WHITE HOUSE - The system at the White House did not break down and "we've controlled it very well," U.S. President Donald Trump told reporters on Monday when asked about two people close to him or Vice President Mike Pence testing positive for the coronavirus.
"I felt no vulnerability whatsoever," said Trump in the wake of one of his military valets and the vice president's press secretary contracting COVID-19.
Several members of the task force, National Institute of Allergy and Infectious Diseases Director Dr. Anthony Fauci, Centers of Disease Control and Prevention Director Dr. Robert Redfield, and Food and Drug Administration Commissioner Dr. Stephen Hahn have been self-isolating following exposure to an official who has tested positive for COVID-19.
There was evidence of an increased seriousness regarding the virus inside the White House on Monday.
During a video conference with governors, Pence and a member of the coronavirus task force, Dr. Deborah Birx, sat in separate rooms. Pence made reference on the call to some White House staffers testing positive for COVID-19.
Some White House aides, who as a group had not previously been seen wearing masks, were doing so on Monday.
A directive issued Monday to West Wing staff calls for all to wear masks at all times when in the building except when seated at their desks, a senior administration official confirmed to VOA.
When the president on Monday was asked by a reporter why there is no need for him to wear a mask, Trump replied: "I'm not close to anybody."
A number of West Wing staff members are also now being administered coronavirus tests on a daily basis.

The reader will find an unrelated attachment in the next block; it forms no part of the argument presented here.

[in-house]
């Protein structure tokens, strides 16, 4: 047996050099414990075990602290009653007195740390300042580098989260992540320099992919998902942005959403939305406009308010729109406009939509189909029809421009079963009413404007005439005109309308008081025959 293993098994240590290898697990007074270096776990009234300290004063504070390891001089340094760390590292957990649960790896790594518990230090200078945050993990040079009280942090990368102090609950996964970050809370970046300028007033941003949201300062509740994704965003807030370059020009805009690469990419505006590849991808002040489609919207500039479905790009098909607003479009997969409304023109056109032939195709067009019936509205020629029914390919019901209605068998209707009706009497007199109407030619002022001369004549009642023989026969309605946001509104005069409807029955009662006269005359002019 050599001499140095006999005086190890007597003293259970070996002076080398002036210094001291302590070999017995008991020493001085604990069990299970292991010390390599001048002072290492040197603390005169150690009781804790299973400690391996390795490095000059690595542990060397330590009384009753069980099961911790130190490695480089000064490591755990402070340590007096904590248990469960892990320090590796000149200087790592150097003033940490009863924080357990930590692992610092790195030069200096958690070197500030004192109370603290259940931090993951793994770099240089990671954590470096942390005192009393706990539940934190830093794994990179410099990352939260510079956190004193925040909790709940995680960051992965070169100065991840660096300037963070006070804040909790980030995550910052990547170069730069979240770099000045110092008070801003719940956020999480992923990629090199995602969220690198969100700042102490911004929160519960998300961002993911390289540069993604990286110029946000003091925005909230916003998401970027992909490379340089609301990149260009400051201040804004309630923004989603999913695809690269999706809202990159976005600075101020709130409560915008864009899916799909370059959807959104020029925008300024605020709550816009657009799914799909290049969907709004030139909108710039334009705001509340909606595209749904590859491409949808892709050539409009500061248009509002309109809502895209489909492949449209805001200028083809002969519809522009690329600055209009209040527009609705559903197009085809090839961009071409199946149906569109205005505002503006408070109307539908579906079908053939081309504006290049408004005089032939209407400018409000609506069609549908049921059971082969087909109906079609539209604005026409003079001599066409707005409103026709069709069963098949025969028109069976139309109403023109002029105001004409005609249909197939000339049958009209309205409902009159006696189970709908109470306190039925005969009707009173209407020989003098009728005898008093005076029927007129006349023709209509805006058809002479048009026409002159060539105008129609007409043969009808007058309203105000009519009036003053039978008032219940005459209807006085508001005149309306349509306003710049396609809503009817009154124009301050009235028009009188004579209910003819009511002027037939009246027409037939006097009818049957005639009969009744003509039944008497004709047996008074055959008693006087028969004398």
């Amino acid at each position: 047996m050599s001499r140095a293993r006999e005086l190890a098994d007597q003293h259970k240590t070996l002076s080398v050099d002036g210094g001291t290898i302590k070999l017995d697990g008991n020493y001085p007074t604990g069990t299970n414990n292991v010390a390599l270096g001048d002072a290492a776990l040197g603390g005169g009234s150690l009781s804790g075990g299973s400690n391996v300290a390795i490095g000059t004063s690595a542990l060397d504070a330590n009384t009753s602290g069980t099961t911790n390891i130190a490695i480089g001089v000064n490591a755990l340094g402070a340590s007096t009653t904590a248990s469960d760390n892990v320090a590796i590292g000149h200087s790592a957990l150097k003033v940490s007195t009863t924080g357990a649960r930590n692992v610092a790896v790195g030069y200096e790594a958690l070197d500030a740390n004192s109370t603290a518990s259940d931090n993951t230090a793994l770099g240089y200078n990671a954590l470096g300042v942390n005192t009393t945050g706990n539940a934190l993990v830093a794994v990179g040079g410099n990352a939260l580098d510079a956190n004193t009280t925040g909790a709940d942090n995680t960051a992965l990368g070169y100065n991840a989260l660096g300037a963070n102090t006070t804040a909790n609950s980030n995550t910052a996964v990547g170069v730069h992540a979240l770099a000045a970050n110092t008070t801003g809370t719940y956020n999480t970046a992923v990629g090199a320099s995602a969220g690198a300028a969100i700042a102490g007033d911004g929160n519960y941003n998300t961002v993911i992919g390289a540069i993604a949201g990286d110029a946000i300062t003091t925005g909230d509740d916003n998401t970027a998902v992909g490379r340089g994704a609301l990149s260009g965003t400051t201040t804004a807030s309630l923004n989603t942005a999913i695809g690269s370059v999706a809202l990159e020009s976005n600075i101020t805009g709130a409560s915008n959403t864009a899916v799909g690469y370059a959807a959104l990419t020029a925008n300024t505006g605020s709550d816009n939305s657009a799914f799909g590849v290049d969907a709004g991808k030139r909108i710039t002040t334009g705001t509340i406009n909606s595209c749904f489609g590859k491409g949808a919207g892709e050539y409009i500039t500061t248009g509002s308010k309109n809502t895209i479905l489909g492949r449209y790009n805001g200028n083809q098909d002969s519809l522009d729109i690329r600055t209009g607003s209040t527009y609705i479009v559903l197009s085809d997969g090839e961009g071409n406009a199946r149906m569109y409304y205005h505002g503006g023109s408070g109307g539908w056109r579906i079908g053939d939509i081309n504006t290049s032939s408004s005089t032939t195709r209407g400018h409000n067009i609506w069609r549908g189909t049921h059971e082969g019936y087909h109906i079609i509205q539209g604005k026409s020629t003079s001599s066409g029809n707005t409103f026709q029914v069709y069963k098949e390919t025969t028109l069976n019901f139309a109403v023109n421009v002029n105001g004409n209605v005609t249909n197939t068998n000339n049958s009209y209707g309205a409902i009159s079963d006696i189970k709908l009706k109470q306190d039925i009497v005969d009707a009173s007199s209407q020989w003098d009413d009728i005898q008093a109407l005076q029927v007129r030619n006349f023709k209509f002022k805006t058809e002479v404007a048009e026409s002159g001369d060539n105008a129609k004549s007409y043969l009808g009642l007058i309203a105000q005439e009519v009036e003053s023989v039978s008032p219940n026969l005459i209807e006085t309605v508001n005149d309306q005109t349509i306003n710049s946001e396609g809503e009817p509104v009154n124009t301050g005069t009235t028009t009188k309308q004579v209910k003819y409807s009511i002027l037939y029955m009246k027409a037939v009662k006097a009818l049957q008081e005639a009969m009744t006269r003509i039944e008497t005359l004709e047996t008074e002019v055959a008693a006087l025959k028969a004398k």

Since last Monday, members of the designated pool of reporters attending briefings have all been wearing masks at briefings and during other events with Trump.
Since Friday, those entering the White House compound have been asked prior to having their temperature taken if they have experienced any number of symptoms during the past 48 hours.
COVID-19 tests have been given to reporters who travel with the president or vice president the day prior to such trips.
The president on Monday claimed that anyone in the United States who wants a COVID-19 test can get one. He made the remark despite reports coming from certain parts of the country about the difficulty of access to testing.
Eleven billion dollars is being sent out to the states to help them continue to ramp up their COVID-19 testing capabilities, according to the Trump administration.
"I think we're in a place now where everyone has what they need," in terms of swabs, reagents and transport tubes to carry out the tests, according to a senior administration official.
By the end of the week, the United States will have conducted 10 million COVID-19 tests, according to the official.
Very soon, Americans returning to work will be able to get tested daily, predicted the president.
"We have prevailed on testing," said Trump on Monday, claiming the country is conducting more tests than any other country.
Many of the country's most at risk for contracting the virus, however, have yet to be tested.
The federal government is asking states within the next two weeks, to test all one million residents of nursing homes, as the elderly have been shown to be especially vulnerable to the coronavirus, for which there is no vaccine.
About 80,000 people in the United States have died of COVID-19.
The University of Washington's closely watched forecasting model is now indicating the death toll in the country could exceed 137,000 by the end of August as states allow businesses to reopen, prompting "explosive increases in mobility."
More than 1.3 million people in the United States are confirmed to have been infected with the virus, the most reported by any country.